Countrywide Financial said on Thursday foreclosures had doubled in November, while late payments continued to rise amid the US subprime housing crisis.
Mortgage loan fundings and daily loan applications also declined year on year, said the biggest US mortgage lender,
Loan fundings fell 40 per cent to $23bn from $38.3bn a year earlier while average daily loan applications fell 32 per cent on the year to $1.9bn.
The bulk of the decline was attributable to an almost total shutdown in the lender’s subprime business and a sharp fall in adjustable-rate mortgage
Shares in the lender fell 5.1 per cent to $9.99 by mid-afternoon in New York when it revealed that foreclosures in its loan servicing business, measured as a percentage of unpaid principal, rose to 1.3 per cent from 0.6 per cent a year earlier. Late payments rose to 6.5 per cent of unpaid balances from 4.2 per cent. David Sambol, the chief operating officer, said: “November’s operating results reflect the trends of today’s mortgage market,”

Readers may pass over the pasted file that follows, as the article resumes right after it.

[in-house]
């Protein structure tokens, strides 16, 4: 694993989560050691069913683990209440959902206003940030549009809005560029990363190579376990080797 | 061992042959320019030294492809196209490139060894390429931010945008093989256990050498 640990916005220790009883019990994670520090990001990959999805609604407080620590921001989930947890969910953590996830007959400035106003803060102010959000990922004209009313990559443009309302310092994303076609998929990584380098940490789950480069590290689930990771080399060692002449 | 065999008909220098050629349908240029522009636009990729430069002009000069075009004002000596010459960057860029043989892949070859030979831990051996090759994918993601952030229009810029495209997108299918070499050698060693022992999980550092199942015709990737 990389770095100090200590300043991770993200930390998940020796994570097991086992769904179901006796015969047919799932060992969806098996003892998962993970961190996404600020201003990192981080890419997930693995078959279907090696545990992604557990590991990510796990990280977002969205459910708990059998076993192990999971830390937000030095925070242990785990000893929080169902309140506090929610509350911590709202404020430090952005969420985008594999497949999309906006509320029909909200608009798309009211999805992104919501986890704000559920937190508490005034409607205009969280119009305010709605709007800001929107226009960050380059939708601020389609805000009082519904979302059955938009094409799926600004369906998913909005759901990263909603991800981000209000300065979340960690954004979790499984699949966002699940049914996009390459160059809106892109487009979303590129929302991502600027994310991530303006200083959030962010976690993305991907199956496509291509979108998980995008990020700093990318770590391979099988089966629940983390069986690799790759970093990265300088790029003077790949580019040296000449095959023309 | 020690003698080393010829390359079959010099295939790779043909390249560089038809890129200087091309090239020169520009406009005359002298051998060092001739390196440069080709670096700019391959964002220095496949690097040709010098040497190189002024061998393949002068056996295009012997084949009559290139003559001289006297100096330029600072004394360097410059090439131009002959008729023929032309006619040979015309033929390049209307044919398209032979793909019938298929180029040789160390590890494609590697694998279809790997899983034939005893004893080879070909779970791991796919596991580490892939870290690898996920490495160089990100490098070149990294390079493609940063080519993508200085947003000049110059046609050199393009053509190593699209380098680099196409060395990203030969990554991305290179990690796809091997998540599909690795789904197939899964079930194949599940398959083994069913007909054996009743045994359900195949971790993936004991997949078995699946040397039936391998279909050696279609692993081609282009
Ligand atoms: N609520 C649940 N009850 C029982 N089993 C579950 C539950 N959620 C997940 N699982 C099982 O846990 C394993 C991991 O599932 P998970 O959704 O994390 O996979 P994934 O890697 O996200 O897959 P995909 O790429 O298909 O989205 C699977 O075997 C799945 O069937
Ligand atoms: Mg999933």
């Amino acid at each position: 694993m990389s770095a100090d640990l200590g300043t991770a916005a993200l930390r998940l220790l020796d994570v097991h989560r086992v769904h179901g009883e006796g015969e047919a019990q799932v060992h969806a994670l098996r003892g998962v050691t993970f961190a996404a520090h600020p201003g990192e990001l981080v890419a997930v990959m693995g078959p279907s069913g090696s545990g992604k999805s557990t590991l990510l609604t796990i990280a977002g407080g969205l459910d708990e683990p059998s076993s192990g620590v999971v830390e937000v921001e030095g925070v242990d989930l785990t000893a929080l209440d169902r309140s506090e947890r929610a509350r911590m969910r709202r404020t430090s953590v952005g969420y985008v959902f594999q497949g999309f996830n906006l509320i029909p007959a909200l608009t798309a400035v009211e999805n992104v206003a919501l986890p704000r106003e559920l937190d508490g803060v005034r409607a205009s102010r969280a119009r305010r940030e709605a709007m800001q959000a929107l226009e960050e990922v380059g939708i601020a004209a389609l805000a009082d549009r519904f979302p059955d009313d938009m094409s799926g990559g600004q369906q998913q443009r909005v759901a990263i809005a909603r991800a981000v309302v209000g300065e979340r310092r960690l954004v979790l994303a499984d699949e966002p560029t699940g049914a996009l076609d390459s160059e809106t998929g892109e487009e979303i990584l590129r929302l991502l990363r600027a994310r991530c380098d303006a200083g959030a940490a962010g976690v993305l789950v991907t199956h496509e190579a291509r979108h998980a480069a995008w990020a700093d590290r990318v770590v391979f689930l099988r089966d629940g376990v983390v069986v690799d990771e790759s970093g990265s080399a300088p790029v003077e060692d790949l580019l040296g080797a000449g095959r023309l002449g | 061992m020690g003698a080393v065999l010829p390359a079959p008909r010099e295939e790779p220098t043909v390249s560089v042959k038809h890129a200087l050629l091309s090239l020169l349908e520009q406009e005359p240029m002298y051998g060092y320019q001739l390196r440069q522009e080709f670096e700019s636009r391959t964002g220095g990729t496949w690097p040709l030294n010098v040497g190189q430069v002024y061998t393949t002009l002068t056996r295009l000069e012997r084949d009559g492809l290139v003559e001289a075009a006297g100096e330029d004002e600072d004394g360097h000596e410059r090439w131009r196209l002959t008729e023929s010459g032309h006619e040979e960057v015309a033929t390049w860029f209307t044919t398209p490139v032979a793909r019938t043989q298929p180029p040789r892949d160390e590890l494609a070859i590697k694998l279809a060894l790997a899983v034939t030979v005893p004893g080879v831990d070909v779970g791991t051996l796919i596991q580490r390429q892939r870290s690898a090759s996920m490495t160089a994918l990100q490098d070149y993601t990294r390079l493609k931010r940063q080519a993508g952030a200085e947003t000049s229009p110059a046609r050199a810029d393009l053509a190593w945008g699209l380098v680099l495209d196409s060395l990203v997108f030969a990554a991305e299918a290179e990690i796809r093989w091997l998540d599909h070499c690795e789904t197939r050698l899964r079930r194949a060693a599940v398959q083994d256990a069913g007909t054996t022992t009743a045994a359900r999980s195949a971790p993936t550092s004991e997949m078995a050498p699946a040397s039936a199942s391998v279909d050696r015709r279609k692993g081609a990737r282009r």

Mr Sambol said Countrywide Bank, the banking arm, was on track for growth. Retail deposits totalled $31bn at the end of November, up from $29bn in October and $24bn a year ago.
Countrywide’s shift in emphasis to retail deposits reflects in part its inability to raise funds in the wholesale and commercial paper markets.
The company has been borrowing heavily from the Federal Home Loan Bank system and is offering above-average interest rates on deposit accounts to attract customer funds.
Analysts at Egan Jones, the ratings agency, said the company’s business model was being tested on numerous fronts and it might need to consider more sources of funding.
Mr Sambol hailed the Bush administration’s plan to freeze rates on $500bn of adjustable rate mortgages, the so-called Hope Now Alliance initiative.
Analysts at Fox-Pitt, Kelton, the brokerage, said last month that Countrywide was the mortgage lender most likely to benefit from the plan.